3D printing has been talked about for years as a potentially groundbreaking technology, and it looks like investors finally got the memo. Funding for 3D printing companies in 2013 was 319 percent higher than the previous year, says a report on the CB Insights blog.
“Previously, consumers didn’t really know how to get things printed with their 3D printers,” CB Insights founder Anand Sanwal told Betabeat. “By having a growing marketplace to lead the space, the applications will be more clear and usage will have a lower barrier of entry.”
There were three notable exists in the past year for 3D printing:
- Makerbot was bought by Stratasys in a $403 million stock deal, likely making them the biggest player in 3D printing.
- Arcam AB, a Swedish company that makes industrial metals and orthopedic implants with 3D printing tech, was bought by 3D Systems for an undisclosed sum.
- Voxeljet, a German 3D printing company, went public with a strong IPO, though their stock has fallen dramatically since.
Sometimes big deals like those can inflate the numbers, and make a fluke look like a trend. But even though 3D printing is still a young industry, Mr. Sanwal says he thinks that those numbers will keep rising.
“The two main factors that I see are that consumer adoption and exposure are going to increase,” Mr. Sanwal said, “especially with companies like Staples entering the 3D printing realm.”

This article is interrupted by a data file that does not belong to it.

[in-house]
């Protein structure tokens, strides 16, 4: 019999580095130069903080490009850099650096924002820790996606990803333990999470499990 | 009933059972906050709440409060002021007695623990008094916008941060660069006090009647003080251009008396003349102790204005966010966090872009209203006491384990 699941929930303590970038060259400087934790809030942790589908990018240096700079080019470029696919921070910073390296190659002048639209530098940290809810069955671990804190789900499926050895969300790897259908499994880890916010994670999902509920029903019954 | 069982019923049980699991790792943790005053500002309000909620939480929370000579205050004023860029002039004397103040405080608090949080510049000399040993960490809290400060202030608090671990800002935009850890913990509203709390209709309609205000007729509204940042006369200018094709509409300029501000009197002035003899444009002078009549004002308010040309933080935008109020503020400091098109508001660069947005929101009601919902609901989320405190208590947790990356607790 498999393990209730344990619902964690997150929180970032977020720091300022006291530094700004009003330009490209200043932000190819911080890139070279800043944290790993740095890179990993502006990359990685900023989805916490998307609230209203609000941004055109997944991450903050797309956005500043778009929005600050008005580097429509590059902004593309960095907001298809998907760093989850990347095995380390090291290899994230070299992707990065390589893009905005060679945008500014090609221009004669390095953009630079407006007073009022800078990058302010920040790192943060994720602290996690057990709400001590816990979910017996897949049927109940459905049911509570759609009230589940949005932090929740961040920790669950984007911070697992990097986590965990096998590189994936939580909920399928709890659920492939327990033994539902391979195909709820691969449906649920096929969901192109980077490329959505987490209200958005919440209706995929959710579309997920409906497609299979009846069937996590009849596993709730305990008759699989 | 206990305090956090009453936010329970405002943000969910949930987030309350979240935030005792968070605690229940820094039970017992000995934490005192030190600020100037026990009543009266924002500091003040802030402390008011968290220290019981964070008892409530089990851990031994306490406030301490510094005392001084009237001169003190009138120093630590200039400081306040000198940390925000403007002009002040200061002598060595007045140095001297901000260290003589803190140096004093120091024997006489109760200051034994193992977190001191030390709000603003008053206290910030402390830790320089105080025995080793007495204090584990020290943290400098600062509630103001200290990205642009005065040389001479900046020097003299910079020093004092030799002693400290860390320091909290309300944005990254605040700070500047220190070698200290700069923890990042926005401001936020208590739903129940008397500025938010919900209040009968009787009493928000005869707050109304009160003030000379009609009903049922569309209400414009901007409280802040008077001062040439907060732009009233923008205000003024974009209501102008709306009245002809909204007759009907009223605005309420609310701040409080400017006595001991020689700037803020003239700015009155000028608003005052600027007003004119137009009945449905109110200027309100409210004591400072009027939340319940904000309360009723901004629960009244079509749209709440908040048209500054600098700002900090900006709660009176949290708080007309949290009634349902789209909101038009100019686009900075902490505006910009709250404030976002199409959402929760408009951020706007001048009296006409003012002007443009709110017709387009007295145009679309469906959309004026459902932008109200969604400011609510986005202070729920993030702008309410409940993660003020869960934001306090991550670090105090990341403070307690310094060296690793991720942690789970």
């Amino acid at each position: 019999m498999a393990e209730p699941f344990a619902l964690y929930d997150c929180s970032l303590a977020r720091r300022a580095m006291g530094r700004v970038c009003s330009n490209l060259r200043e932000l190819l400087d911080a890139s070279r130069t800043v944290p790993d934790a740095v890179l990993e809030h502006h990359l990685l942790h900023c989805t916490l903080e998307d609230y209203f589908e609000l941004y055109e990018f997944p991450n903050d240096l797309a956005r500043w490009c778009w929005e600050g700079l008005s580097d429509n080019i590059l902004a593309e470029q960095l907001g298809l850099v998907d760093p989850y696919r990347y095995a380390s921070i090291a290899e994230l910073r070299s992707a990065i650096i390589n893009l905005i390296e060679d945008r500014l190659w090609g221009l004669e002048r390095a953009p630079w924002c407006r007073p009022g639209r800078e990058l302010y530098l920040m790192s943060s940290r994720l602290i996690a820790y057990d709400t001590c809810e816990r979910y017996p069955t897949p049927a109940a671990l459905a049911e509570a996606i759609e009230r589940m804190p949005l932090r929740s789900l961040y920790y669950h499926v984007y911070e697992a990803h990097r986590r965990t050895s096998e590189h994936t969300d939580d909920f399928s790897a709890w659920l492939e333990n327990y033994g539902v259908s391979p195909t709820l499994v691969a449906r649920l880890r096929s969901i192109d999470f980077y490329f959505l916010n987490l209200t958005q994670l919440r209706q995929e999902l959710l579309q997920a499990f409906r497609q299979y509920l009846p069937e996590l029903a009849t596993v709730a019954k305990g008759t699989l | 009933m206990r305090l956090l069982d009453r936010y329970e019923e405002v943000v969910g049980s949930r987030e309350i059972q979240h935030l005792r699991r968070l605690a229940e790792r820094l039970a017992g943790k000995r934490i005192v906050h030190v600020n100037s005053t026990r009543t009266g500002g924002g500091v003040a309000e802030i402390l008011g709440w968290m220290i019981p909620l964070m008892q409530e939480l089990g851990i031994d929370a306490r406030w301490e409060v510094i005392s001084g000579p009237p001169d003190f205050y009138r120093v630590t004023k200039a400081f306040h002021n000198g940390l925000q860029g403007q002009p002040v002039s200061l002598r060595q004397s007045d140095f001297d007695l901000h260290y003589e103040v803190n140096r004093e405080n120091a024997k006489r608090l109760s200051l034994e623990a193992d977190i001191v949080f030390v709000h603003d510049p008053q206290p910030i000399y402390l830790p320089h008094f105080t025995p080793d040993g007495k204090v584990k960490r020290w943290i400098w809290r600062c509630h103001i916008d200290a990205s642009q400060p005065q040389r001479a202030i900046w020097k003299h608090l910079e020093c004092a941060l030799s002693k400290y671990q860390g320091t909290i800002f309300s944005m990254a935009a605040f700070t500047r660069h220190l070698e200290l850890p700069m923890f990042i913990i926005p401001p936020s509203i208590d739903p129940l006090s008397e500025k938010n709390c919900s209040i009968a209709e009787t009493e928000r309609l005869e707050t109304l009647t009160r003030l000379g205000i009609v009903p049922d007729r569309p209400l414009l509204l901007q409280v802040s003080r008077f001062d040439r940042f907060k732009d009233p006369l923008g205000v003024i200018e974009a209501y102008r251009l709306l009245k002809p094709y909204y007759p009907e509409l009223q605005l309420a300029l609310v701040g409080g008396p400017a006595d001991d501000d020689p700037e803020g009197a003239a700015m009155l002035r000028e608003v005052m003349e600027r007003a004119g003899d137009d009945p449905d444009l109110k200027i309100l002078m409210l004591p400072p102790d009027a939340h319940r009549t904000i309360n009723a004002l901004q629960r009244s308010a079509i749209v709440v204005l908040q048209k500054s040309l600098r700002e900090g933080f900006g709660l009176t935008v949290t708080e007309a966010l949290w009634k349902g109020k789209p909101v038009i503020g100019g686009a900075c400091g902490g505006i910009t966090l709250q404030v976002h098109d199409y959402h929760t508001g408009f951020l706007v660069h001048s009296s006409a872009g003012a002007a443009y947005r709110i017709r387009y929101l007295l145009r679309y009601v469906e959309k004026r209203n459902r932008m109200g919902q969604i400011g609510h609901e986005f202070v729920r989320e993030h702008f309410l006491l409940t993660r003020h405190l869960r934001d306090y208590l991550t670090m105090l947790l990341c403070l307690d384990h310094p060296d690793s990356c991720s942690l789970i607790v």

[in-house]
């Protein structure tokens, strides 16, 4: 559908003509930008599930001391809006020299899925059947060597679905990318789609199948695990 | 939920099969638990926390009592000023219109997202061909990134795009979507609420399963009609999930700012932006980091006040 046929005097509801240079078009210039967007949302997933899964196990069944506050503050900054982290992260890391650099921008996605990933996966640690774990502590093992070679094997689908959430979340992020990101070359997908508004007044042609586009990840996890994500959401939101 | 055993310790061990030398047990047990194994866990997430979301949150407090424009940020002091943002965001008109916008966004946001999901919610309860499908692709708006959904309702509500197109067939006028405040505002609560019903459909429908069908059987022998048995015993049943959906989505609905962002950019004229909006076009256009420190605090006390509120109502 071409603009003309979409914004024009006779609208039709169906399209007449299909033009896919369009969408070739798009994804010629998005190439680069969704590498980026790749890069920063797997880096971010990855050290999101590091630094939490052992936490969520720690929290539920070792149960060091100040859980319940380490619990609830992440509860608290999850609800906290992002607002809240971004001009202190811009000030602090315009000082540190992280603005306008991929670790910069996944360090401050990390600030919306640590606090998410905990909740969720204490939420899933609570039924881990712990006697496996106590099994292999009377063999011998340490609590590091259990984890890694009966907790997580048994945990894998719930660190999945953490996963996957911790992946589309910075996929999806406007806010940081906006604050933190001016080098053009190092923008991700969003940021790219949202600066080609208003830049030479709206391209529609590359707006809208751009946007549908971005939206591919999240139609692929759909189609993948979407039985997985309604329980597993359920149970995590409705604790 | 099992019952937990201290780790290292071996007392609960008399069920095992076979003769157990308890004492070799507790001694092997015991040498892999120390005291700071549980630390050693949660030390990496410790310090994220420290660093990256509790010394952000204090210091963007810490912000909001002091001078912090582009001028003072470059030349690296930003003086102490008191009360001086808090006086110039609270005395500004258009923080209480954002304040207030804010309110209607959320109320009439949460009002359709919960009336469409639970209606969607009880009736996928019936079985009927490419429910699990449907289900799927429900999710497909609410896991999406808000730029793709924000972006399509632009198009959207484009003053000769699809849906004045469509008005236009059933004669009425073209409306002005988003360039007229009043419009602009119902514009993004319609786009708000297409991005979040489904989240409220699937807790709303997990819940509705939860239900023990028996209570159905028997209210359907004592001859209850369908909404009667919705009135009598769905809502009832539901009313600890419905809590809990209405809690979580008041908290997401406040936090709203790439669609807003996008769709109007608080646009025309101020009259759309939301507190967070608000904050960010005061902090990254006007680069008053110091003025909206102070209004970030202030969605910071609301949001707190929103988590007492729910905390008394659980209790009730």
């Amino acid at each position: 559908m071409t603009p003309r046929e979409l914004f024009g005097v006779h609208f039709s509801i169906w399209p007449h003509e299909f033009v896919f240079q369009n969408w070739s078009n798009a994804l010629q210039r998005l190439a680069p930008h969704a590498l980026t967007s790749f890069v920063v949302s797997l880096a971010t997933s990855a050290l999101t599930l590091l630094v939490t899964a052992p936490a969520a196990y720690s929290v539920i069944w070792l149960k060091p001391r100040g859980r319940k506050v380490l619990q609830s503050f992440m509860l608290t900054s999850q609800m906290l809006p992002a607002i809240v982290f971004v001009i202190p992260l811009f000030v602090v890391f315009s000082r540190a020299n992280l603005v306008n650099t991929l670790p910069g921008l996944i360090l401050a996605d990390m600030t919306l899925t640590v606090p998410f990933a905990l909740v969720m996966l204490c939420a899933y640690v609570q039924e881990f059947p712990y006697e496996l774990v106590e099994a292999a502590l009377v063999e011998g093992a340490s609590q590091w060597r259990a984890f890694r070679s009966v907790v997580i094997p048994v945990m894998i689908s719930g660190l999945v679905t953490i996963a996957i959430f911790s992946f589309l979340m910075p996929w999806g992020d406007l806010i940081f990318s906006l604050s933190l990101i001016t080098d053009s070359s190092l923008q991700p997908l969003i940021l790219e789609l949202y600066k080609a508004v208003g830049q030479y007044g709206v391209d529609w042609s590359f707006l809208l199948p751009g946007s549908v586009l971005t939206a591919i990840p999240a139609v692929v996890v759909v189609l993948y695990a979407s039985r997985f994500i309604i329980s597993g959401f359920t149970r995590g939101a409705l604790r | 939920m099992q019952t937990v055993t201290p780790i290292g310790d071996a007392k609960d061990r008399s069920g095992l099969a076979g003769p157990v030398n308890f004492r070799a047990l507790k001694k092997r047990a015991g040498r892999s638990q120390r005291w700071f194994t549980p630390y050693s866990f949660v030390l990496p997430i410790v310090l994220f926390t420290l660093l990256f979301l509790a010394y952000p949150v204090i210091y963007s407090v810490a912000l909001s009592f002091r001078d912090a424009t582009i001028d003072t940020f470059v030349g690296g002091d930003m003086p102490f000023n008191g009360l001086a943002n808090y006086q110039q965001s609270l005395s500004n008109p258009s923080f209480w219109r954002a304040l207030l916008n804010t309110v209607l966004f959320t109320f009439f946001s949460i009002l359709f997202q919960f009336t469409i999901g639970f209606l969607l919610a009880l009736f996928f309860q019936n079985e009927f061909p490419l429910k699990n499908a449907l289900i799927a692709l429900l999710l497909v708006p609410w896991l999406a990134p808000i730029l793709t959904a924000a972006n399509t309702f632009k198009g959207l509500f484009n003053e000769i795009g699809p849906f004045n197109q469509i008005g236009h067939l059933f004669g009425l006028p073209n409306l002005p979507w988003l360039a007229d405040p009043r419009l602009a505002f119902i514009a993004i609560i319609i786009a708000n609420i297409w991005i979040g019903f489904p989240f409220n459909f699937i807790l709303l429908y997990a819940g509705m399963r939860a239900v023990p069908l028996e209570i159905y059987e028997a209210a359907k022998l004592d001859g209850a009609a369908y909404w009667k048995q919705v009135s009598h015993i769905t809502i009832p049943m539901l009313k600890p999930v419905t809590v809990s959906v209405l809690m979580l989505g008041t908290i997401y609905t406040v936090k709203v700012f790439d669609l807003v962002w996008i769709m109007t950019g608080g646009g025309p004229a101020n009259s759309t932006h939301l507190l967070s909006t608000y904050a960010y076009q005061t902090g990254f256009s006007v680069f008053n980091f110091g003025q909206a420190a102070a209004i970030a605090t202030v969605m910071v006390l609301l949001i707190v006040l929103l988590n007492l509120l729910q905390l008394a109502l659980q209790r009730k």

The report also included a set of Kickstarter campaigns, which CB Insights has been keeping its eye on. Companies are starting to take advantage of crowdfunding as a source of capital, and analysts like Mr. Sanwal and his team are starting to take notice.
“[Crowdfunding] is probably easier at initial stages than pitching to a VC who may see this space as undifferentiated and too early right and with too much technological risk,” Mr. Sanwal said. “I imagine it is hard to turn down the idea of pre-sold units with no equity given up.”
3D printers are great for crowdfunding campaigns — they’re futuristic, fun, and you can get a physical product with your backing money. But 3D printing is obviously coming of age, and if Mr. Sanwal is right, we’re going to see a lot more instrustial-size players and a lot less cheesy Kickstarter videos and free t-shirts.